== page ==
The most common treatment for IP and HP circuits in HRSGs is the program known as phosphate continuum, and most commonly at the low end of a 1 to 10 parts-per-million (ppm) phosphate range. This program was developed by the Electric Power Research Institute in response to problems with earlier phosphate programs, and calls for the use of only tri-sodium phosphate with perhaps a slight amount of caustic at startup. Alternatives include straight caustic treatment (at less than 1 ppm free sodium hydroxide) and all-volatile treatment, where only the ammonia or amine utilized for feedwater pH control provides the treatment for the steam generator circuits.
Not to be neglected is steam chemistry and monitoring of this process fluid. Carryover of impurities such as chloride and sulfate salts, silica, and other impurities can result in fouling and corrosion of turbine components. The salts in particular will concentrate at the phase transition zone in the last stages of a low-pressure condensing turbine, where, if the turbine is exposed to a moist atmosphere during outages, pitting and stress corrosion cracking may occur.
For CHP plants that distribute steam to process heat exchangers, district heating, or other similar applications, condensate return chemistry is a critical item. In the first place, some boiler water chemistry programs (particularly in low-pressure units with relaxed chemistry requirements) allow carbon dioxide to carry over with steam. This CO2 will then condense with water in the condensate return system to generate corrosive conditions. Any oxygen that carries over or otherwise enters the condensate return system significantly increases the corrosion rate. The condensed steam may accumulate many impurities including iron oxide and other corrosion products, organic compounds, and non-metallic suspended solids. Condensate filtration and polishing are often a mandatory requirement to prepare this water for return to the steam generator. Techniques that may be needed include filtration by activated carbon, particulate filtration by membrane or disk media, and ion exchange.
Another often overlooked issue is the damage that can occur during shutdown periods. Improper steam generator layup can cause excessive corrosion that not only damages components but generates massive amounts of corrosion products that travel to the steam generator and deposit on boiler tube surfaces.  Ideally, for short-term shutdowns where water remains in the steam generator, nitrogen blanketing should be utilized to protect the system from air in-leakage. If nitrogen blanketing is not an option, then other wet lay-up procedures should be established. Also, very reliable technologies now exist to remove dissolved oxygen from steam generator fill water. This is an important issue, particularly for units that face frequent shutdowns and layups, and where demineralized water and condensate are stored in atmospherically-vented tanks.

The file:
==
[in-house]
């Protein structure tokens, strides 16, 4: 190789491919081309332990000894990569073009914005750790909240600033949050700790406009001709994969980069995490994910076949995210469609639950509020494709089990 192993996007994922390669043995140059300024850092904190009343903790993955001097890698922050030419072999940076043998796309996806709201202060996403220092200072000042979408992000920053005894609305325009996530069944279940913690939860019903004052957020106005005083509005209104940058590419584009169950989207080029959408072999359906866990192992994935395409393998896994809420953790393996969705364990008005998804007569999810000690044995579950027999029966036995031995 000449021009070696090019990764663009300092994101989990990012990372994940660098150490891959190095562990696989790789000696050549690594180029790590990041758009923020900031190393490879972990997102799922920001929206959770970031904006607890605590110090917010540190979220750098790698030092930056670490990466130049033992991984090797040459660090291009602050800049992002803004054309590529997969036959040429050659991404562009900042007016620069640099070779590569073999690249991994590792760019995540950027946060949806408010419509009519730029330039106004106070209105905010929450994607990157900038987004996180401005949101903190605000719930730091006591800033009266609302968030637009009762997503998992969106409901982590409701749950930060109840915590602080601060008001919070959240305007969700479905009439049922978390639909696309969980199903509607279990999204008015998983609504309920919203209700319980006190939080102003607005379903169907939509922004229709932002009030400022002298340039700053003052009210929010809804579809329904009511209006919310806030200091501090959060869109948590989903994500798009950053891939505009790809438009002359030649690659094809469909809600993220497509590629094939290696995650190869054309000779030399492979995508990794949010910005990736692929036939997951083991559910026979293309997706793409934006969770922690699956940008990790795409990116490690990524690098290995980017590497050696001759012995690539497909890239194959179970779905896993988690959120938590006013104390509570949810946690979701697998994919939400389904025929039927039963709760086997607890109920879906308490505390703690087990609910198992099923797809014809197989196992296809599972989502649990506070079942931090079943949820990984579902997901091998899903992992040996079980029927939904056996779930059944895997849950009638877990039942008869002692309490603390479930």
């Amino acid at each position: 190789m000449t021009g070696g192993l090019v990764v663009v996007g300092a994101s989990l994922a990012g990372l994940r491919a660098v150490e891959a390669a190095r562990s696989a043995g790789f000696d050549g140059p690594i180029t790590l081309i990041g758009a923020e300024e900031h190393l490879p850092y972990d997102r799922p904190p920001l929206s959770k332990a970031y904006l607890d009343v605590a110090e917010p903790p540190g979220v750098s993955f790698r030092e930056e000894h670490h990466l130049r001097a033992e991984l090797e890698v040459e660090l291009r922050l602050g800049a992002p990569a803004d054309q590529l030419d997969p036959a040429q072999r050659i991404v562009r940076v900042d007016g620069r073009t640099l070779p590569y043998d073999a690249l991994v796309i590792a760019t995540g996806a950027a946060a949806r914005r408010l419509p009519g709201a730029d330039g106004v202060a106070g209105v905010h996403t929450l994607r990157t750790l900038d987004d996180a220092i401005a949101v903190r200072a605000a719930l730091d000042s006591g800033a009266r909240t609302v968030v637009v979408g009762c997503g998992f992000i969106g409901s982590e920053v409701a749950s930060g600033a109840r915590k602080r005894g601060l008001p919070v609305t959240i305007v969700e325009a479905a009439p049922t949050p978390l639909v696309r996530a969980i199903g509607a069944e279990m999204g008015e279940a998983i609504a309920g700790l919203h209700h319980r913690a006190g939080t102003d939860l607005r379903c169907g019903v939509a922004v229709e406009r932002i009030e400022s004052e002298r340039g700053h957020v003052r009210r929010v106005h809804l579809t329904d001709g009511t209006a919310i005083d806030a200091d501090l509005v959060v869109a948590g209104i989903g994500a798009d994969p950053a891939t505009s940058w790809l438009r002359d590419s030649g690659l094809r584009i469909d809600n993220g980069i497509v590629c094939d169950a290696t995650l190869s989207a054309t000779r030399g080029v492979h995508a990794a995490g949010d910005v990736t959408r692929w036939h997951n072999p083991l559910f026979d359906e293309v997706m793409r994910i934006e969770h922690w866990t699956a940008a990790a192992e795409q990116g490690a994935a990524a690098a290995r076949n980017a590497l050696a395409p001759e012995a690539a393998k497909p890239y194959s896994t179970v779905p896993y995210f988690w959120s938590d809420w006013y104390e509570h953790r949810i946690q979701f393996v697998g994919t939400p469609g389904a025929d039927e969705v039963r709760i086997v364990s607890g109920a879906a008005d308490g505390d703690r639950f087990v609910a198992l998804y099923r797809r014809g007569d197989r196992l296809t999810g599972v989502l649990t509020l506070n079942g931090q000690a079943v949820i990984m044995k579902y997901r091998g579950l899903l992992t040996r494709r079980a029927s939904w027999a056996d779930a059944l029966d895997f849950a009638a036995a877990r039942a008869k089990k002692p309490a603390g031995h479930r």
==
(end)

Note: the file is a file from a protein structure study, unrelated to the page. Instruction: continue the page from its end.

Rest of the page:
Plant Effluent Issues
In the April issue of Power Engineering, I wrote about increasingly stringent effluent guidelines that are being imposed at many plants. A full repetition is not needed here, but as a reminder, plant owners and operators may see some of the following constituents, with discharge limits of course, in their future effluent guidelines.
- Heavy metals including chromium, zinc, and copper
- Total dissolved solids (TDS)
Quite commonly, the majority of plant effluent comes from cooling tower blowdown, with often plant drains, boiler blowdown, reverse osmosis reject, and other less voluminous or more transient flows mixed in. Effluent suspended solids, oil & grease, and residual oxidizing biocide concentrations have been regulated for years, but the additional items outlined above and others that are being contemplated have made proper evaluation and engineering of water and wastewater treatment systems critically important. A few quick examples of current issues include:
- Very stringent guidelines on copper discharge (with limits in the low part-per-billion range) at some plants.
- A ban on discharge of phosphorus in some locations, currently or potentially forcing a change in cooling tower chemistry programs from well-known inorganic/organic phosphate methods to polymer-based programs. 
- Very limited ammonia discharge, which, when coupled with the increasing use of reclaim water (secondary or tertiary-treated municipal wastewater) for makeup, can be quite problematic. Reclaim water also causes difficulties regarding phosphorus, both with respect to its effect on cooling tower chemistry and with regard to discharge in the blowdown.
- Sulfate limits can seriously interfere with a common cooling tower makeup treatment method in which sulfuric acid is injected to the makeup to remove bicarbonate alkalinity.
Brad Buecker is a process specialist with Kiewit Power Engineers in Lenexa, Kansas.